"A young woman new to a prestigious boarding school is sexually assaulted by a wealthy, powerful upperclassman. Fifteen-year-old Sam is excited, if apprehensive, to be attending Edwards Academy. Her middle-class background feels a world away from the extreme affluence of her new classmates, and she's relieved to find a good friend in her roommate, Gracie, whose goofy humor and incisive outlook about the school's culture provide much-needed support. From this premise, an explosive, harrowing tale is spun about a school climate that encourages both students and faculty to turn a blind eye to illegal happenings including smoking, hazing rituals, and rape. The novel is told in three acts and weaves together three separate voices: a secret blog, Sam's first-person account, and the third-person narrative of Harper, a reporter Sam eventually contacts in the hope she will expose the secrets at Edwards. The tone and plotting of this contemporary novel runs distinctively toward the thriller form, complete with courtroom drama and a surprise twist. While engrossing, these dramatic elements detract somewhat from the characters and the emotional gravity of the all-too-realistic injustices they face. Sam is white; Gracie's last name, Caleza, suggests a Latina background and she is described as having 'topaz'-colored skin; Harper is black. A provocative and mostly compelling look at rape culture and the privilege that protects it."--Kirkus Reviews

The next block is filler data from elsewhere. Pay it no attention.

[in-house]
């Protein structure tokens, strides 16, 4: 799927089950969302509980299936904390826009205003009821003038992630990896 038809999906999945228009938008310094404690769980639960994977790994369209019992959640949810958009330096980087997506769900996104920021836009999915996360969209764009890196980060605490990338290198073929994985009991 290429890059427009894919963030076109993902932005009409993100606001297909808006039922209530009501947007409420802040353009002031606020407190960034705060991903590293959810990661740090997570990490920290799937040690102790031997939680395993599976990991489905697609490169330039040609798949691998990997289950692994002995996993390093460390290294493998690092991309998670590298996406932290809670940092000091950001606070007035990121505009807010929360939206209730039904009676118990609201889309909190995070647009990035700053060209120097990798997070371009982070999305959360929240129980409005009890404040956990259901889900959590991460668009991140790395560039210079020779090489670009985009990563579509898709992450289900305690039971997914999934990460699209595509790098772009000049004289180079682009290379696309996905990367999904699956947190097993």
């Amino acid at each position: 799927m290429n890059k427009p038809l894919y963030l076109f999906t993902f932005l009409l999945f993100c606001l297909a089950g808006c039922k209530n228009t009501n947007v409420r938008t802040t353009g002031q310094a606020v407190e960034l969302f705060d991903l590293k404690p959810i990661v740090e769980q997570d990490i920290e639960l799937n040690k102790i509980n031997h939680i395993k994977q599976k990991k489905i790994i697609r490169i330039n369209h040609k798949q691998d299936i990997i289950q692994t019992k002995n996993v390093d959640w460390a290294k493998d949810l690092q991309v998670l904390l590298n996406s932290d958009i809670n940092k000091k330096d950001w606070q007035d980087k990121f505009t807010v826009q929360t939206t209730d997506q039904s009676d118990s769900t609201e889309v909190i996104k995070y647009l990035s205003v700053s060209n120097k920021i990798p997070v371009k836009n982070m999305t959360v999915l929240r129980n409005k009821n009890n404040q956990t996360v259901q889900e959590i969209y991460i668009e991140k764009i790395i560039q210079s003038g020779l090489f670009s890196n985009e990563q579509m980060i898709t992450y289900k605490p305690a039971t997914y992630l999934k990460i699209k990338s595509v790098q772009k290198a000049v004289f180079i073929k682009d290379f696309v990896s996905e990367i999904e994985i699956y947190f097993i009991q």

--Journal

"Sam Barker is a first-year scholarship student at the boarding school Edwards Academy. She has to get used to new people, old money, and rigorous academics, especially if she wants to get into a top-notch law school. From day one, Sam has trouble fitting in: the older girls in her house subject her to hazing, schoolwork is hard, and the social scene is brutal. Journaling everything on her anonymous Tumblr helps. Sam eventually joins tennis, gets along with her roommate, and goes on a few dates with a cute guy named Scully. But her happiness is shattered when Scully rapes her during what's supposed to be a study session. Afterwards, the novel switches to a dual third-person point of view between Sam and journalist Harper. Through Instagram and in the courtroom, they recount what happened to Sam. Burkhart nails all of the tense, ugly elements of sexual assault and its aftermath, from slut shaming to victim blaming. An intense look at rape on campus, this social media-savvy novel is a must-read."--Booklist

--Journal

"Feminist and furious, Honor Code will have your heart racing and your blood boiling up to the last twisty page."--Emma Berquist, author of Devils Unto Dust
--Other Print